Baltimore's Crisis of Confidence

February 28, 1994

The do-or-die urgency among proponents of a special taxing district for Charles Village and vicinity underlines the crisis of confidence that exists in Baltimore City. After years of murder and mayhem, Baltimoreans are desperate for a sense of security. Many feel the municipal government no longer can provide sufficient policing and sanitation services and think a private auxiliary effort is needed.

Residents in two wealthy communities have hired additional security on a voluntary basis; several others are considering it. The proposed Charles Village-centered district is the first one where residential and commercial property owners would be mandated by law to pay extra taxes to an authority in charge of beefed-up protection, sanitation and recreation services.

"The neighborhood is in trouble," argues Thomas J. Shafer, a Charles Village businessman. "Our community really needs a signal from the legislature and the city that they really care."

When an enabling bill was first proposed in Annapolis a year ago, we empathized with its proponents but thought the measure was not the right approach to improve public safety. The new proposals have done nothing to change our view.

A mandatory special tax district might temporarily enhance some residents' sense of security but it would do little to address the complicated problems of crime and violence in Baltimore City. A linkage of adequate public services to a neighborhood's ability to pay would further erode the city's sense of communality in fighting core problems.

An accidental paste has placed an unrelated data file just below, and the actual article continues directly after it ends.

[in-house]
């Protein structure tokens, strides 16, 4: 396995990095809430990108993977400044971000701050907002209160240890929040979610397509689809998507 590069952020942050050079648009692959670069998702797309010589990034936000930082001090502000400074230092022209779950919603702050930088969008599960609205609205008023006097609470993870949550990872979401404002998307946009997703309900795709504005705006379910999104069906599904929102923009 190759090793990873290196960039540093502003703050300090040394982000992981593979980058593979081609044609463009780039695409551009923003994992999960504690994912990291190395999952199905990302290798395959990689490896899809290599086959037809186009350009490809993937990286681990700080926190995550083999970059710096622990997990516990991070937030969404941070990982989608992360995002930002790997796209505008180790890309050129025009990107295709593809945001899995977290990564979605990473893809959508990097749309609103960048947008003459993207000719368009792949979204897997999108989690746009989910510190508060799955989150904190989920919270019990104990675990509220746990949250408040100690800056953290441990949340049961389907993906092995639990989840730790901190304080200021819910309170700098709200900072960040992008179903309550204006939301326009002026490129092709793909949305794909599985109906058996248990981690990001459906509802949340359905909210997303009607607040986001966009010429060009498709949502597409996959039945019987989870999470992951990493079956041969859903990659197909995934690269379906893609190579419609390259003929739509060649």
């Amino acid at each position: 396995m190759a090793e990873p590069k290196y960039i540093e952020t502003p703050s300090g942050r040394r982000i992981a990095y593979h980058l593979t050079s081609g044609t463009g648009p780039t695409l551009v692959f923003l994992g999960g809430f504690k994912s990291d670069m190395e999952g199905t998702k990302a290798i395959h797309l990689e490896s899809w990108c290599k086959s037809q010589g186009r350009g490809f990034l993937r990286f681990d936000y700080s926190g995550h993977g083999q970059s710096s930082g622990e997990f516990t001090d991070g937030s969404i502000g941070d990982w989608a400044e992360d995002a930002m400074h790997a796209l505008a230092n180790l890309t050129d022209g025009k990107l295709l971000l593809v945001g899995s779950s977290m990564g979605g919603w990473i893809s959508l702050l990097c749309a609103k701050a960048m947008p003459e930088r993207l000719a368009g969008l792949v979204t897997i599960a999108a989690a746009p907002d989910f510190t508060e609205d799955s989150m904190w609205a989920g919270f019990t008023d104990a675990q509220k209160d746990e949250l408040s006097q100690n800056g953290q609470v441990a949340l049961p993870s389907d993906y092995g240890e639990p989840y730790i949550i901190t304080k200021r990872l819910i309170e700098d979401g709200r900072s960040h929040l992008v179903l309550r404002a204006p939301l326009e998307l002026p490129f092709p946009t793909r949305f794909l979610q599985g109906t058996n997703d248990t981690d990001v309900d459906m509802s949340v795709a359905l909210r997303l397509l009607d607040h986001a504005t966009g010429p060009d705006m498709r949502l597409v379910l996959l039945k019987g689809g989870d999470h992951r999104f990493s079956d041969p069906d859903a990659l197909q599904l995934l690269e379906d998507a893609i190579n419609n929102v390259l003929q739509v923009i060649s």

House Bill 991 underscores this danger. Arbitrarily, it creates borders for a racially and economically diverse service district but specifically excludes three of its major institutions -- the Johns Hopkins University, Union Memorial Hospital and Baltimore Museum of Art -- from any obligation of participation or support.

Why? Presumably because they already have their security forces. Is this indeed what we want to happen on a citywide basis -- that a protected special district or an institution would be exempted from the full responsibility of combating crime among its next-door neighbors?

The crisis of confidence among Baltimoreans today is so real and serious that unless it can be alleviated this city's viability may well be endangered. However, special tax districts in residential-commercial areas are not the answer. Fear and desperation can be removed only through an effective policing plan that gives hope to all of Baltimore. This is what we ask of Police Commissioner Thomas C. Frazier and of all public officials.

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